# Magnetic field inside and outside of a magnetized cylinder

• astrocytosis
In summary: K_{B} = \vec M \times \hat n $$(In summary, using two different methods, the magnetic field inside the cylinder is found to be zero and the magnetic field outside the cylinder is found to be positive.)The magnetic field inside the cylinder is found to be zero. astrocytosis ## Homework Statement An infinitely long cylinder of radius R carries a "frozen-in" magnetization, parallel to the axis, ## \vec M = ks \hat z ##. There are no free currents. Find the magnetic field inside and outside the cylinder by two different methods: (a) Locate all the bound currents and calculate the field they produce. (b) Use Ampere's law (in the form of 6.20) to find ## \vec H ##, and then get ## \vec B ## from 6.18. ## Homework Equations (6.20)$$ \oint \vec H \cdot d \vec l = I_{f, enc} $$(6.18)$$ \vec H = \frac{1}{\mu_{0}} \vec B - \vec M $$(*)$$ \vec J_{B} = \nabla \times \vec M $$(**)$$ \vec K_{B} = \vec M \times \hat n $$## The Attempt at a Solution Let s be the distance from the z axis. Then using the form of the curl for cylindrical coordinates,$$ \vec J = [ \frac {\partial } {\partial s} (ks) ] \hat \phi = -k \hat \phi, $$and$$ \vec K = ks \hat \phi. $$Since bound currents are circulating on the surface, the object behaves somewhat like a solenoid, so the magnetic field due to the surface current is$$ \vec B = \mu_{0} nI, I = KL \rightarrow \vec B = \mu_{0} n(kR)(2\pi R) $$I am not very sure about how to handle the volume current, but I think it should act like concentric solenoids, so I integrated from 0 to R, with I = JA$$ - k \mu_{0} n \int_0^R \pi s^2 \, ds = -\frac{1}{3} k \mu_{0} n R^3 $$And like a solenoid the magnetic field outside is zero. But when I do part (b), 6.20 and 6.18 imply that ## \vec B = \mu_{0} \vec M , ## which is clearly not the same as what I got for part (a). Where did I go wrong? astrocytosis said: Let s be the distance from the z axis. Then using the form of the curl for cylindrical coordinates,$$ \vec J = [ \frac {\partial } {\partial s} (ks) ] \hat \phi = -k \hat \phi, $$and$$ \vec K = ks \hat \phi. $$This looks correct except for the sign. Check the formula for curl in cylindrical coordinates. Since bound currents are circulating on the surface, the object behaves somewhat like a solenoid, so the magnetic field due to the surface current is$$ \vec B = \mu_{0} nI, I = KL \rightarrow \vec B = \mu_{0} n(kR)(2\pi R) $$In the solenoid formula ## \vec B = \mu_{0} nI, ## what does ##n## represent and what does ##I## represent? Thus, what does ##nI## represent? Your result for B should not include ##n##. I am not very sure about how to handle the volume current, but I think it should act like concentric solenoids Yes. so I integrated from 0 to R You want to find B at an arbitrary value of s. So, you need to think about your range of integration. with I = JA$$ - k \mu_{0} n \int_0^R \pi s^2 \, ds = -\frac{1}{3} k \mu_{0} n R^3 $$Again, ##n## should not appear in the result. You will need to think about what to use for ##nI## for one of your concentric solenoids. And like a solenoid the magnetic field outside is zero. Yes, the field outside any concentric solenoid is zero. This is helpful in setting up the limits of integration for summing the contributions from the concentric solenoids. TSny said: In the solenoid formula ⃗B=μ0nI,B→=μ0nI, \vec B = \mu_{0} nI, what does nnn represent and what does III represent? Thus, what does nInInI represent? Your result for B should not include nnn. n is the turns per unit length, N/L. If I = KL then I*n = KL*(N/L) = KN. But I'm not sure how to interpret this since the cylinder is infinite. astrocytosis said: n is the turns per unit length, N/L. If I = KL then I*n = KL*(N/L) = KN. But I'm not sure how to interpret this since the cylinder is infinite. Yes, in ## \vec B = \mu_{0} nI##, ##n## is the number of turns per unit length. How would you describe the meaning of ##I## in the formula? How would you describe the meaning of ##nI##? I is the current in one of the turns, so nI is the current per unit length? Then is that just equal to K? astrocytosis said: I is the current in one of the turns, so nI is the current per unit length? Then is that just equal to K? Yes. So, since J is dI/dA, does nI = J/A? astrocytosis said: So, since J is dI/dA, Can you describe the shape and orientation of your area dA? does nI = J/A? On the left you have current per unit length. On the right, you have current per unit area divided by an area. Can't be. (I've got to turn in for the night. Will check back tomorrow.) Or since I'm integrating, would I just say J = nI in my integral (because it is "acting" like a surface current in the integrand)? Good night. ##J## is a current per unit area. ##nI## is a current per unit length. For a concentric cylindrical shell of thickness ##ds##, think about how to express the current per unit length of the cylinder in terms of ##J## and ##ds##. If the thickness is ds, then the cross sectional area is ds * horizontal length, so J = current per unit length * ds = nIds? Which makes my integral evaluate to ##\mu_{0}ks,## so the sum of the fields due to J and K is ##2\mu_{0}ks.## So my result from 6.18 still doesn't quite match. astrocytosis said: If the thickness is ds, then the cross sectional area is ds * horizontal length, so J = current per unit length * ds = nIds? Which makes my integral evaluate to ##\mu_{0}ks,## so the sum of the fields due to J and K is ##2\mu_{0}ks.## So my result from 6.18 still doesn't quite match. I suspect that you didn't use the correct limits of integration for the contribution due to J. And also maybe you didn't use the correct value of s for the contribution due to K. Can you show your reasoning in more detail? This is my new integral with In = Jds$$ \mu_{0} \int_0^s J ds = \mu_{0} \int_0^s k ds = \mu_{0} ks$$and the contribution due to K with nI = K is$$ B = \mu_{0} nI =\mu_{0} K = \mu_{0} ks $$astrocytosis said: This is my new integral with In = Jds$$ \mu_{0} \int_0^s J ds $$The limits of integration are not correct. Suppose you are finding B at a point that is a distance s from the central axis. Which concentric shells contribute to B at that point: the shells with radius less than s, or the shells with radius greater than s? and the contribution due to K with nI = K is$$ B = \mu_{0} nI =\mu_{0} K = \mu_{0} ks $$What value of s should you use here? In other words, when using the formula ##\vec K = \vec M \times \hat n##, where should ##\vec M## be evaluated? Since the field outside of a solenoid is zero, only the shells with radius greater than s contribute. So the limits of integration are actually from s to R. And since K is on the surface, s=R and$$B_{K}=\mu_{0)kR$$. This almost gets me to the correct answer except I end up with$$\mu_{0)kR + (\mu_{0)kR - \mu_{0)ks)$$. If the integration went from R to s instead then the signs would be flipped and I would get$$\mu_{0)ks = B),$$like I got for part (b). But I'm not sure how to justify integrating from R to s as opposed to s to R. Did you take into account that the directions of ##\vec J## and ##\vec K## are opposite?$$\vec J = [0 - \frac {\partial } {\partial s} (ks) ] \hat \phi = -k \hat \phi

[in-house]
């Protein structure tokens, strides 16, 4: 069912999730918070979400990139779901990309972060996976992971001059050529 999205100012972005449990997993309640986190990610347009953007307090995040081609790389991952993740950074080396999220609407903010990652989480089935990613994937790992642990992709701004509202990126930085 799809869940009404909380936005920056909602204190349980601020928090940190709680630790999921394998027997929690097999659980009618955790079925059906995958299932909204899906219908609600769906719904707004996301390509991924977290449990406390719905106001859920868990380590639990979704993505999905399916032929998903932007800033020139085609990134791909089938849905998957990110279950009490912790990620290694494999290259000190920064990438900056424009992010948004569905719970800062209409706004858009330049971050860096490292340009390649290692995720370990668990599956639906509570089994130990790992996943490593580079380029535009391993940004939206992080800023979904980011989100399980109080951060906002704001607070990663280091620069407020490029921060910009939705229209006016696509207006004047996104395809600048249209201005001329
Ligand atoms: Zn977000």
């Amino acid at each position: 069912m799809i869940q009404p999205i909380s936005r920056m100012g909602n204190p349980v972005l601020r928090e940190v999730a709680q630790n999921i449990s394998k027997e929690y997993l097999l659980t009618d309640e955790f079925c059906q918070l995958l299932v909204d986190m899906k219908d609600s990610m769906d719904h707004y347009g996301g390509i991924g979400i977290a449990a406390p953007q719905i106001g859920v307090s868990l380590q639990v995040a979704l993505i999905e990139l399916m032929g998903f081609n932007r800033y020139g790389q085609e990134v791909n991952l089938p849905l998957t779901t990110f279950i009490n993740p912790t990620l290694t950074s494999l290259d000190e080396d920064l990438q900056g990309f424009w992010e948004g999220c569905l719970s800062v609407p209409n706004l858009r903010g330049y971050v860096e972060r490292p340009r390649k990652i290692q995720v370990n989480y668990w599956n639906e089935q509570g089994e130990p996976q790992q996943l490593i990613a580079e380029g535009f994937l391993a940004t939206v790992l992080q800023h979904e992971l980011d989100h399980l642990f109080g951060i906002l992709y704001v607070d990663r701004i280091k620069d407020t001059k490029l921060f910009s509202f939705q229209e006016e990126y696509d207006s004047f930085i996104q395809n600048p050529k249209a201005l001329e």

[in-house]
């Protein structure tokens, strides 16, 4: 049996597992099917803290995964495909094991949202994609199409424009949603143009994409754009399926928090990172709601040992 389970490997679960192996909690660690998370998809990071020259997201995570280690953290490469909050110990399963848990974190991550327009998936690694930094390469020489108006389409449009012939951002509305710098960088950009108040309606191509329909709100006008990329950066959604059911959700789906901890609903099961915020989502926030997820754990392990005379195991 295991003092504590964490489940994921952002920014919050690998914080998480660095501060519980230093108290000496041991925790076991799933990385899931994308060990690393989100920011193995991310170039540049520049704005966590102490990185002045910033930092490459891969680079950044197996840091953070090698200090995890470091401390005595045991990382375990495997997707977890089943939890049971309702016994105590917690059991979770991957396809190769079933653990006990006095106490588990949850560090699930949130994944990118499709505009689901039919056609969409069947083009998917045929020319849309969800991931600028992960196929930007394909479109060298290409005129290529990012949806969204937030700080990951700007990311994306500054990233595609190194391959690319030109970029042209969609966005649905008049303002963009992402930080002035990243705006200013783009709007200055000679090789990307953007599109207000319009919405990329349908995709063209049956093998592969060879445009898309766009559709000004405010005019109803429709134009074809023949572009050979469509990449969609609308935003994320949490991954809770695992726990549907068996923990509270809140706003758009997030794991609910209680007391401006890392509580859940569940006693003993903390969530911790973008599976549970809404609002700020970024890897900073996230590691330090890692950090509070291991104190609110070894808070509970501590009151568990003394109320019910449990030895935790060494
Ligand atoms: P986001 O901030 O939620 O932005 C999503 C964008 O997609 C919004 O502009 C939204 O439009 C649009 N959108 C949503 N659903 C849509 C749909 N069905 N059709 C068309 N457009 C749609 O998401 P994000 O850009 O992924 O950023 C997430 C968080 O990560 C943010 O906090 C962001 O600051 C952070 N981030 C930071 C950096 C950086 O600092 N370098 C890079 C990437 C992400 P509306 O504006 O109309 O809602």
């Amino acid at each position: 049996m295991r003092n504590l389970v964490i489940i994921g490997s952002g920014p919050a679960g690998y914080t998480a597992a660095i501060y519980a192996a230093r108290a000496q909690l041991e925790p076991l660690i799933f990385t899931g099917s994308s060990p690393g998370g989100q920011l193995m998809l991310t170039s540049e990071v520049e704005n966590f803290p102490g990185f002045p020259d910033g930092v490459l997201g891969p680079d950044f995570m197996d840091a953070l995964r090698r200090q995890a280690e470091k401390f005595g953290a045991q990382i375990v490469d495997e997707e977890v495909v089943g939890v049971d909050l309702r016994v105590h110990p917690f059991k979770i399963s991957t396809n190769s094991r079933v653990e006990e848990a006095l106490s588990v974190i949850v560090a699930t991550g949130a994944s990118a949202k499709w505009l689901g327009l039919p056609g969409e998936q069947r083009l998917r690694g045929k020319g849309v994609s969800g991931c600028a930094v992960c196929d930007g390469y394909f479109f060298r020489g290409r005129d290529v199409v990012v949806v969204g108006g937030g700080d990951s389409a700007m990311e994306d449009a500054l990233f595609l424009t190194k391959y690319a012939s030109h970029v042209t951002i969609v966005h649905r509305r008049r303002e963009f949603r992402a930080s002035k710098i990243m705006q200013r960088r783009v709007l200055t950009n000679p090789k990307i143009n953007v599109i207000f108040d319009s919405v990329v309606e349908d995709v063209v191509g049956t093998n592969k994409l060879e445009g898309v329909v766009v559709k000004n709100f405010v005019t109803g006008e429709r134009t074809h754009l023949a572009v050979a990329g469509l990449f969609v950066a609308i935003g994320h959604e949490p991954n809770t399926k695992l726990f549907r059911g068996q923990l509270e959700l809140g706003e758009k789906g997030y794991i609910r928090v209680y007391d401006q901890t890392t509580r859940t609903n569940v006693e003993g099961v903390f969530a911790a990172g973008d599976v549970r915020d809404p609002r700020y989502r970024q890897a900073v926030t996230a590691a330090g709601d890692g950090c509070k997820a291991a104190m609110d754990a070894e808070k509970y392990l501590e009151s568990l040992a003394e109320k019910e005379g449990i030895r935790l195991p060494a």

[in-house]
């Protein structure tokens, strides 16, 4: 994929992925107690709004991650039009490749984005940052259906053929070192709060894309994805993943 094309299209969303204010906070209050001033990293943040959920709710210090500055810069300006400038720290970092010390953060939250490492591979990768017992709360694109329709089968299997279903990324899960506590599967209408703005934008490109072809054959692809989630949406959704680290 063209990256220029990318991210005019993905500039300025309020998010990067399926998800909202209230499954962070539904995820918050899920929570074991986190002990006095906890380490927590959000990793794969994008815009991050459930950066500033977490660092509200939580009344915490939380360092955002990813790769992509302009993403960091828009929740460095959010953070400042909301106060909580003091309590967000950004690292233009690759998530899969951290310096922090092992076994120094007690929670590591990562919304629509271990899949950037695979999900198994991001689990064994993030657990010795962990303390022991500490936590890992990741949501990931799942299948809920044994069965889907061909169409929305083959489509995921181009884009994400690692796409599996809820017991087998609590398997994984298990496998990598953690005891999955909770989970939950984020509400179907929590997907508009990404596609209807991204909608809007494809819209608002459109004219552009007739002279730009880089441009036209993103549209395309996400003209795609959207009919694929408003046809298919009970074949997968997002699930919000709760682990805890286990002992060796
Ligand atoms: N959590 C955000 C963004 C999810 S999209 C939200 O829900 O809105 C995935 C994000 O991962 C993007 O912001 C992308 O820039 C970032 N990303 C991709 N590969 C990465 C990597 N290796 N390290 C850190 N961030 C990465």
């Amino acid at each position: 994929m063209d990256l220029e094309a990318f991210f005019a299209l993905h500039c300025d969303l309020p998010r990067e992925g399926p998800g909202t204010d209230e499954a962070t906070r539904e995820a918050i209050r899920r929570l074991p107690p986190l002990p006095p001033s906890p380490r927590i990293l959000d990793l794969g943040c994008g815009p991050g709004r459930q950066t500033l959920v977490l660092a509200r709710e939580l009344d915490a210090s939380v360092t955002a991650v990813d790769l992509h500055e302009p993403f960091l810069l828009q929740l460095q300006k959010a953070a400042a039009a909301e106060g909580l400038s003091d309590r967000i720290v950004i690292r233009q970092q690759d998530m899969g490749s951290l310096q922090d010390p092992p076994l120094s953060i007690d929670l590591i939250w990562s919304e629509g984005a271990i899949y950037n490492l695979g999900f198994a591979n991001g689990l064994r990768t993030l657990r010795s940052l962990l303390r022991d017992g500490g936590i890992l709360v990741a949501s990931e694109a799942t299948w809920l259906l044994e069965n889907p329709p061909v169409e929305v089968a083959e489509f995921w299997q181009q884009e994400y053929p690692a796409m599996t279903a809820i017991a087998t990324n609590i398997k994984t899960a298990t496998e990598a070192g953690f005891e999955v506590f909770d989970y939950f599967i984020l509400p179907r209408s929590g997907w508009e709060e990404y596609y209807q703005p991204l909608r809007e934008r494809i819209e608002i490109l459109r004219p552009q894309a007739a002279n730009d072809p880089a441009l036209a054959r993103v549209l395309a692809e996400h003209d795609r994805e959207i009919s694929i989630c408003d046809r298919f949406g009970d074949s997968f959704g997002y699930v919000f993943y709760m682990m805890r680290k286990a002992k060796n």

so the terms cancel after all. Thanks!

OK. Good work!

astrocytosis

## 1. What is a magnetic field?

A magnetic field is a region in space where a magnetic force can be detected. It is created by moving electric charges and is represented by magnetic lines of force.

## 2. How is a magnetic field measured?

A magnetic field can be measured using a device called a magnetometer. This device detects the strength and direction of the magnetic field and can provide a numerical value for its intensity.

## 3. How does a magnetized cylinder create a magnetic field?

A magnetized cylinder, or bar magnet, has a north and south pole. These poles have opposite magnetic charges and create a magnetic field around the magnet. The strength of the magnetic field is strongest at the poles and decreases as you move further away from the magnet.

## 4. What is the difference between the magnetic field inside and outside of a magnetized cylinder?

The magnetic field inside a magnetized cylinder is stronger than the field outside. This is because the magnetic field lines are more concentrated within the material of the cylinder. Outside of the cylinder, the field lines are spread out and weaker.

## 5. How does the direction of a magnetic field change inside and outside of a magnetized cylinder?

Inside a magnetized cylinder, the magnetic field lines run from the north pole to the south pole. Outside of the cylinder, the field lines curve around the magnet from the north to the south pole, creating a closed loop. The direction of the field can also be affected by the orientation of the magnet and the presence of other magnetic objects nearby.